As we reach the conclusion, the 49th article in this year’s top 40 St. Louis Cardinals prospect countdown, we will delve into why a group of players dropped off our top 40 St. Louis Cardinals prospect list from last year to this.
Turnover is at record high, as 20 players left our 2015 top 40. That compares to 18 the year prior. While there was only a small difference in the year-to-year total, not surprisingly, there was a major change in where the departed prospects went.
Of the 18, only three graduated to St. Louis, compared to eight just two years ago. Of course, not every year will feature the impressive group that included Shelby Miller, Trevor Rosenthal, Michael Wacha, Matt Adams, Seth Maness, Kevin Siegrist, Pete Kozma and Tyler Lyons. After 2015, outfielders Randal Grichuk, Stephen Piscotty and Tommy Pham were the only St. Louis Cardinals that left the top 40 for the last time.
The other 17 who dropped off since the 2015 top 40 did so in several ways, including being lost via free agency and Rule 5, as well as traded. Three were released. The most of any category, 10, simply fell off the list due to declined performance. To be fair, it may not be a decline in their individual results as much as others doing even better. In other cases, the injury bug bit.
The departing individuals are listed below with the reason for them leaving along with their top 40 rankings over the previous years, as applicable.
|Dropped off (10)||15||14||13||12||11||10|
|Lost via Rule 5 (1)||15||14||13||12||11||10|
|Free agent (1)||15||14||13||12||11||10|
Let’s drill down a bit deeper into the 20 players who dropped off the top 40 to see if there is anything to learn.
Given the reputation of the organization having so many pitching prospects, it was a bit surprising that none of them graduated from the top 40. Then again, the best hurlers remaining in the system spent most, if not all of the 2015 at Class-A.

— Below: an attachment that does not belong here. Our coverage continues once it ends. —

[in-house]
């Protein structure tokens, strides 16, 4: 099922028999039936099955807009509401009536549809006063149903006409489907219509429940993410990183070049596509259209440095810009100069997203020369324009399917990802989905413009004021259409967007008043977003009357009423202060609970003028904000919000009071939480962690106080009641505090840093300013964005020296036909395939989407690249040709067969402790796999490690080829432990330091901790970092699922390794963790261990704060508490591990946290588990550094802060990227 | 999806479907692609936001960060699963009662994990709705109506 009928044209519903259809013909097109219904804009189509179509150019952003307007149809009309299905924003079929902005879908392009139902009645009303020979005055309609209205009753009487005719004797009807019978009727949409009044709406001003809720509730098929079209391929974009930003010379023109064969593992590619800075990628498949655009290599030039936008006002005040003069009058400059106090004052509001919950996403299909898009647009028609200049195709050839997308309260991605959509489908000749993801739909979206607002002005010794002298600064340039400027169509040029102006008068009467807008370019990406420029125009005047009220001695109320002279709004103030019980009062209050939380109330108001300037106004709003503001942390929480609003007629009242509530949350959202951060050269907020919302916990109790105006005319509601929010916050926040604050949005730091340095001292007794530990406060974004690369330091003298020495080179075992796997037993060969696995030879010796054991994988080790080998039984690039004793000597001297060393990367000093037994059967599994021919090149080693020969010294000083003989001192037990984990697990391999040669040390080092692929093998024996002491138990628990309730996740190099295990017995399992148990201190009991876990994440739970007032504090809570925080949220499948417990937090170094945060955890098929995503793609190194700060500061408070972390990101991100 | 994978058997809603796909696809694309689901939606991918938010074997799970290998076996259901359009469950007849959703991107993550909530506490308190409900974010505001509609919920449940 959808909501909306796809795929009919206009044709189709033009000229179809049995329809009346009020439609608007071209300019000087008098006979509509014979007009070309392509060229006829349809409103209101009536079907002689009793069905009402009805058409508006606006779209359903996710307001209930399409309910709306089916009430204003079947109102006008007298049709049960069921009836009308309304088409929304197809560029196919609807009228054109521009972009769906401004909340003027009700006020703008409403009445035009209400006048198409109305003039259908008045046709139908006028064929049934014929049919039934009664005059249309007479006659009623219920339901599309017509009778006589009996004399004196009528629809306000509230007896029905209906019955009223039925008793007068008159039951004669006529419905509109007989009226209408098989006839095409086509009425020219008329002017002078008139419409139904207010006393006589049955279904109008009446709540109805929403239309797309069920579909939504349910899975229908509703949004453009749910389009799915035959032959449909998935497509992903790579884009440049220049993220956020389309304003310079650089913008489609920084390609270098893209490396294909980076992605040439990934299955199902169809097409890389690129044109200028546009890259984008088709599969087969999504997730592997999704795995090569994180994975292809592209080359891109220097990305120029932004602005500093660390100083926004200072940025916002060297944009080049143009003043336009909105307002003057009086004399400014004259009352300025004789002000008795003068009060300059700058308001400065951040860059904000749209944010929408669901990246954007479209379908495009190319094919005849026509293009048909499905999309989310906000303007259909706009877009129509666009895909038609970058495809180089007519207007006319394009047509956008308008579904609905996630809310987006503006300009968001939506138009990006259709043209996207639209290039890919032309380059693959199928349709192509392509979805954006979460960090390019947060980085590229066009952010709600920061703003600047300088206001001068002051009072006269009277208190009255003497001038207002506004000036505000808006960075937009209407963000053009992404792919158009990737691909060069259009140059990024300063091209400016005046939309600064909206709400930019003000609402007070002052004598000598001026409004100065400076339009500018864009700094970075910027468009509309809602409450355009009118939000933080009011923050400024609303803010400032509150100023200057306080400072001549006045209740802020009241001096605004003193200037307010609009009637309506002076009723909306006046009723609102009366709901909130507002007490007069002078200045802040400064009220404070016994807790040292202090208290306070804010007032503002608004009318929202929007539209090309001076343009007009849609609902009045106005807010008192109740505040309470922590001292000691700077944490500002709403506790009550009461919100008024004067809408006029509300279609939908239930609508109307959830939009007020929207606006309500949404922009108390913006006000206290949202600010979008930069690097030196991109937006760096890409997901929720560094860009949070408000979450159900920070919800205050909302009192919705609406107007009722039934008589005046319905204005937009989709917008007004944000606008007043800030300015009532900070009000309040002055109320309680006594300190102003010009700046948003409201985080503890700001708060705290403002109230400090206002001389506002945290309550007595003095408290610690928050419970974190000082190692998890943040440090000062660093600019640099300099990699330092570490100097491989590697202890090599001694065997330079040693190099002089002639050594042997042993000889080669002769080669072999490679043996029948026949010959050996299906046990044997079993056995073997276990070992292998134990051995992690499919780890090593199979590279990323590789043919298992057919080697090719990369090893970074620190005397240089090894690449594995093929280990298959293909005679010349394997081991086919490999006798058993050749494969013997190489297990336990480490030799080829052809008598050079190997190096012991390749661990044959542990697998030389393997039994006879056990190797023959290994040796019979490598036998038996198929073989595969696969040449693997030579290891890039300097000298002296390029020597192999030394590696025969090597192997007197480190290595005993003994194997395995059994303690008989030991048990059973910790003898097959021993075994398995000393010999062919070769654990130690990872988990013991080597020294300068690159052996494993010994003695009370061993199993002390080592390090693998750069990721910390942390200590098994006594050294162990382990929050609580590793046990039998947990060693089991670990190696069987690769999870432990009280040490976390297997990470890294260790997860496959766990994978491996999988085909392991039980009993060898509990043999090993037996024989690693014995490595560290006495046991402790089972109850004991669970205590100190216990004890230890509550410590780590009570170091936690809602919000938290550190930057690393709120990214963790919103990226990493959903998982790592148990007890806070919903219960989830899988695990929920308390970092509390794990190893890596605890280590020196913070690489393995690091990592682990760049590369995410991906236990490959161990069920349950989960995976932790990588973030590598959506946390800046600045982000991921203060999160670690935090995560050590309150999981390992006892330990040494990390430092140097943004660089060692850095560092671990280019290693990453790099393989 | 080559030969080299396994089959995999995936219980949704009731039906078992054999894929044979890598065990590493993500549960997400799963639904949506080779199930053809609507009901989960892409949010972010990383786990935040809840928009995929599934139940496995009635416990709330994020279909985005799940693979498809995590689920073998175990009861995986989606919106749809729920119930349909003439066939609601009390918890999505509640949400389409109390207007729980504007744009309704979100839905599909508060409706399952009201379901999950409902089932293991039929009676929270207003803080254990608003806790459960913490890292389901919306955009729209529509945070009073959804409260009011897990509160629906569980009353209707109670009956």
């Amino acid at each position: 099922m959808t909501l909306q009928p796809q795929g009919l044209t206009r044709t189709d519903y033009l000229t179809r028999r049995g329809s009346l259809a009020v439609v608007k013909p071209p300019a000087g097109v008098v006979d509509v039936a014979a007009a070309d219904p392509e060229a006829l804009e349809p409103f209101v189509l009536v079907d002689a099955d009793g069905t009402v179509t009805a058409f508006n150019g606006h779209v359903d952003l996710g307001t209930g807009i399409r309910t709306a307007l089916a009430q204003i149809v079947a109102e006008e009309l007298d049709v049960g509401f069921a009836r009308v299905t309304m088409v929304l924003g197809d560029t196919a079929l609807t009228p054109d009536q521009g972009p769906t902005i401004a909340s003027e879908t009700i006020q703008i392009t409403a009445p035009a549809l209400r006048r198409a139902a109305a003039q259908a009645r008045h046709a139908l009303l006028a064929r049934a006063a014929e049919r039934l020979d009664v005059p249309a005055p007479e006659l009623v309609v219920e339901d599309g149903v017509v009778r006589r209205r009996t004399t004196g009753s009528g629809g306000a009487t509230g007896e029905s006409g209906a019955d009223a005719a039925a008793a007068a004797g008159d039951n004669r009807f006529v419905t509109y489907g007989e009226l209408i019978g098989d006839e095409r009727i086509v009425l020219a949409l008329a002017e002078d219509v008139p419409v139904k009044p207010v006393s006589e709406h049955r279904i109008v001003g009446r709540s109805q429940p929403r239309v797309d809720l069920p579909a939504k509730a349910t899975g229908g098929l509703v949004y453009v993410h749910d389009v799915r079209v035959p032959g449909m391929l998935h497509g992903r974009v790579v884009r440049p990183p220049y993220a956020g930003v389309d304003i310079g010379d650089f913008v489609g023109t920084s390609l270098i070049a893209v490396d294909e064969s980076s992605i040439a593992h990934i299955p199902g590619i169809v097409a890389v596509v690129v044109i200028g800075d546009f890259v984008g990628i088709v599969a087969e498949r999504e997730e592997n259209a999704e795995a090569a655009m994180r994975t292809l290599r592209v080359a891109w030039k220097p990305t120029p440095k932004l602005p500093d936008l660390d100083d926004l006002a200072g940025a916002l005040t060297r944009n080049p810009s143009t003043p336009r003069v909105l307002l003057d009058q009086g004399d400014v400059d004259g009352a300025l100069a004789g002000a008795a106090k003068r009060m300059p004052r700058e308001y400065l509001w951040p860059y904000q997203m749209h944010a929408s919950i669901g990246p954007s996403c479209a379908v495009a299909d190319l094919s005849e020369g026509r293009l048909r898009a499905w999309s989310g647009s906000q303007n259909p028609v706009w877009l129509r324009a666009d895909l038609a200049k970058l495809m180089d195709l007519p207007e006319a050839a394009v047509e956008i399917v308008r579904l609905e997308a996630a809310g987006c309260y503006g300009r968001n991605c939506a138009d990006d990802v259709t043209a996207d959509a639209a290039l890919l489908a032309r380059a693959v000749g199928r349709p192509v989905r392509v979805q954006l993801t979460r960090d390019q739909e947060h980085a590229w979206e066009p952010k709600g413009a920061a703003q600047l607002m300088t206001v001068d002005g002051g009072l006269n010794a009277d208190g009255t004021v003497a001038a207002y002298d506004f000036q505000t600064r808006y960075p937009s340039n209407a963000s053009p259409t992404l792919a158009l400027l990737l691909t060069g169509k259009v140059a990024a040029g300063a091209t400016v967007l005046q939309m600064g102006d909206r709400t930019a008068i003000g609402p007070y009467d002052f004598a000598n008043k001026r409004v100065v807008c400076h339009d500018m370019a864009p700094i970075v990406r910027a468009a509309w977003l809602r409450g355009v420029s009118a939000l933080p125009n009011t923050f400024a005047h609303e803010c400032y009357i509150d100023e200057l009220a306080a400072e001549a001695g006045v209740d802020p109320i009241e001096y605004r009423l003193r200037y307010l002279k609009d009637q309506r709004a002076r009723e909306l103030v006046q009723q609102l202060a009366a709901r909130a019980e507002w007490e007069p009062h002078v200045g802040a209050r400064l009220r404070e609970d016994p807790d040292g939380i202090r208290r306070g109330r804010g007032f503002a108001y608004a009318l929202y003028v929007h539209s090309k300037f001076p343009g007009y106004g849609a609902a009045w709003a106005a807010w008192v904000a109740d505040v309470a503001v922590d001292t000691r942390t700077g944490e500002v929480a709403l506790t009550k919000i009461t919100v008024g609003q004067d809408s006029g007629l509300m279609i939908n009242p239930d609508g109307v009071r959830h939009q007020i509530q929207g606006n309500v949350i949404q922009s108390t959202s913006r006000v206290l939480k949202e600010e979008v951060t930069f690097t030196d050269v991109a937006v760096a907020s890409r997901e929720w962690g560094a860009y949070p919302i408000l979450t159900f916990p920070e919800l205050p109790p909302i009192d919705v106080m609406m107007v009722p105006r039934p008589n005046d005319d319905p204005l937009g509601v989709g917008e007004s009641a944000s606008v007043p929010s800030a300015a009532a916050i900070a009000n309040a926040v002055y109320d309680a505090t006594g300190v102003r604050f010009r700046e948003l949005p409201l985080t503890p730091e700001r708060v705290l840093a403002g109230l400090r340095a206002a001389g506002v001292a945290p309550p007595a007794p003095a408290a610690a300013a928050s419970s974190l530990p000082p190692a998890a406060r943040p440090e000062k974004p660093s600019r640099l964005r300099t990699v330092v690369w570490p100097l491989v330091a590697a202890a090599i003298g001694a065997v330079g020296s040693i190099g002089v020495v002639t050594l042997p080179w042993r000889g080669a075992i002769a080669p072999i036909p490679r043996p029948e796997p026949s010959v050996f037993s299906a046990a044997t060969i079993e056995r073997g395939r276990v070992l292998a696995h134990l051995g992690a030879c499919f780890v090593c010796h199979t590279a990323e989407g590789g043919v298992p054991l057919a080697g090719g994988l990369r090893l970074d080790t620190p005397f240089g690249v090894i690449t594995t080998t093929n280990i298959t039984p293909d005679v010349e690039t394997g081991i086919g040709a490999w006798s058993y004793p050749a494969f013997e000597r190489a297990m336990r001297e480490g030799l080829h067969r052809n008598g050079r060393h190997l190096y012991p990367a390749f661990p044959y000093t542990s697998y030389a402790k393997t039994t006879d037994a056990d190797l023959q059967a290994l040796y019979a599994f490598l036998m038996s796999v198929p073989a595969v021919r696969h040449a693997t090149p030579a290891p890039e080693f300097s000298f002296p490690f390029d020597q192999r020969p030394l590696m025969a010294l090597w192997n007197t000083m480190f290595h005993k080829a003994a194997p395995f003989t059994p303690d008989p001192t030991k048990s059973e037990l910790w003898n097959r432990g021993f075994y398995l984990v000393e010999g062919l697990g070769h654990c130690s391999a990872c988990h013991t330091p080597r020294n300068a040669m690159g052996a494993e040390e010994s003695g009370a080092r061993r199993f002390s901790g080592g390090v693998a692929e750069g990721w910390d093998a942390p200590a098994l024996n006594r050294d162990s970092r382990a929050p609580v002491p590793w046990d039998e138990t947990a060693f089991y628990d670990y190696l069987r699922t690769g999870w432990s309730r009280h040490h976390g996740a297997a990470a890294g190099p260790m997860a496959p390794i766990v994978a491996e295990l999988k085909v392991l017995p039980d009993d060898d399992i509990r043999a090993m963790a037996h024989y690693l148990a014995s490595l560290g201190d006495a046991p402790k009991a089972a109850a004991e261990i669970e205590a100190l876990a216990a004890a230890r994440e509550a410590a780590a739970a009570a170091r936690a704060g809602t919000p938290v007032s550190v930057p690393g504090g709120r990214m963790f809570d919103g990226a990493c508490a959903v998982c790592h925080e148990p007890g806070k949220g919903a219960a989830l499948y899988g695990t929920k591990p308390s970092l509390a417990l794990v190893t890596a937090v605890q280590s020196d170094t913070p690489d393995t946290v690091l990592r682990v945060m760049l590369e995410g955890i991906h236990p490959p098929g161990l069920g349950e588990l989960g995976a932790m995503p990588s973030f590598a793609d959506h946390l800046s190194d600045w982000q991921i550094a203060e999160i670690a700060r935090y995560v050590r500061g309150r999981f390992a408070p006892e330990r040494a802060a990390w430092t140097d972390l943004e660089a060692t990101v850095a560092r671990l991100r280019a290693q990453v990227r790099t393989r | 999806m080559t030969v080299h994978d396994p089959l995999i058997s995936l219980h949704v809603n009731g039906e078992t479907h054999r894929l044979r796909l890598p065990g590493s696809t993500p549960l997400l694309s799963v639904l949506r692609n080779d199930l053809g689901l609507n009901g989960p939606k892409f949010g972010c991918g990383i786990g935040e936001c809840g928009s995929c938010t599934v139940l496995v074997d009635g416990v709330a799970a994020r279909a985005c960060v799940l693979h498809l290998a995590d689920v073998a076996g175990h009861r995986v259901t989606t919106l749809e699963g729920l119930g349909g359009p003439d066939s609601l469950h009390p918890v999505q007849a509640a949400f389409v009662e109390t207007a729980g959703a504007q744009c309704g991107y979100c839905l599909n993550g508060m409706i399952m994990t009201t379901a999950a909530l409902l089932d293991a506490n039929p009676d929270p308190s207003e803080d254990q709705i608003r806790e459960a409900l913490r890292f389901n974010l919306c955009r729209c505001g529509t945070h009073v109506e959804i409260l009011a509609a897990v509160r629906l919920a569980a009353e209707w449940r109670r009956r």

It was also a bit odd that all three promotions to the majors came from the same position, outfield. Those players’ success at St. Louis enabled the team to withstand the losses of three other outfielders in Jon Jay, Peter Bourjos and Jason Heyward, though they preferred to keep the latter. The downside is a lack of top prospect depth in the outfield close to St. Louis.
After the three promotions to the majors, 17 names follow. The positional distribution is interesting: nine are pitchers, with one catcher, one first baseman, three middle infielders and three outfielders leaving the list from the position player ranks.
|Xavier Scruggs||StL||Breyvic Valera||Spr||Mike Mayers||Spr|
|Cody Stanley||StL||Nick Petree||Spr||Mason Katz||PB|
|Zach Petrick||Mem||Dixon Llorens||Spr||Juan Herrera||PB|
|Ronald Castillo||Spr||Rowan Wick||PB||Bryan Dobzanski||JC|
|Rob Kaminsky||PB||C.J. McElroy||PB|
|Fernando Baez||SC||Juan Perez||Peo|
Starting at the left of the table, Note that just two of the seven players having left the top 40 and the organization had trials in St. Louis first. At this point, neither Xavier Scruggs nor Cody Stanley seem to have a clear major league future ahead elsewhere. The former is starting over with Miami, while the latter has the stigma of two PED suspensions.
Two others were released. Once-promising outfielder Ronald Castillo could not work his way out of Class-A while 2013 Pitcher of the Year Zach Petrick preferred to try his luck in Japan rather than continue to pitch in Triple-A.
Hard-throwing Fernando Baez suffered through injuries at State College, but was snapped up in the minor league phase of the Rule 5 Draft and will not be back.
The other two were dealt away, the same total as the year before. They were a top five prospect in Rob Kaminsky and a short-season outfielder in Malik Collymore.
The center group, labeled “Lost momentum,” had been on the top 40 for an average of two years. Several of these players may have reached a career stall and it is unclear if they will be able to pull out of it. Breyvic Valera may have the best chance, while former power hitter Rowan Wick is re-inventing himself in rookie ball as a hard-throwing reliever. Center fielder C.J. McElroy is several years into a switch-hitting detour that seems incomplete.
The far right group of players, under “Injuries” in the table, all were unable to protect their top 40 position due to major 2015 injuries. None are so far behind that they could not work their way back on. I like the chances for shortstop Juan Herrera most, perhaps followed by hurlers Mike Mayers and youngster Bryan Dobzanski. The first two will be among those in STEP Camp this spring.
Thank you to those of you who followed along during the entire TCN top 40 prospect journey for 2016. The time has flown by! As always, our top 40 prospect lists from each of the last 11 years can be accessed via “PROSPECTS” > “The Cardinal Nation Rankings” permanently displayed on the red menu bar underneath the site logo on The Cardinal Nation homepage.
To reference our entire list of top 40 Cardinals prospects for 2016 and read about each individual player as well as our nine follow-up articles, click here.
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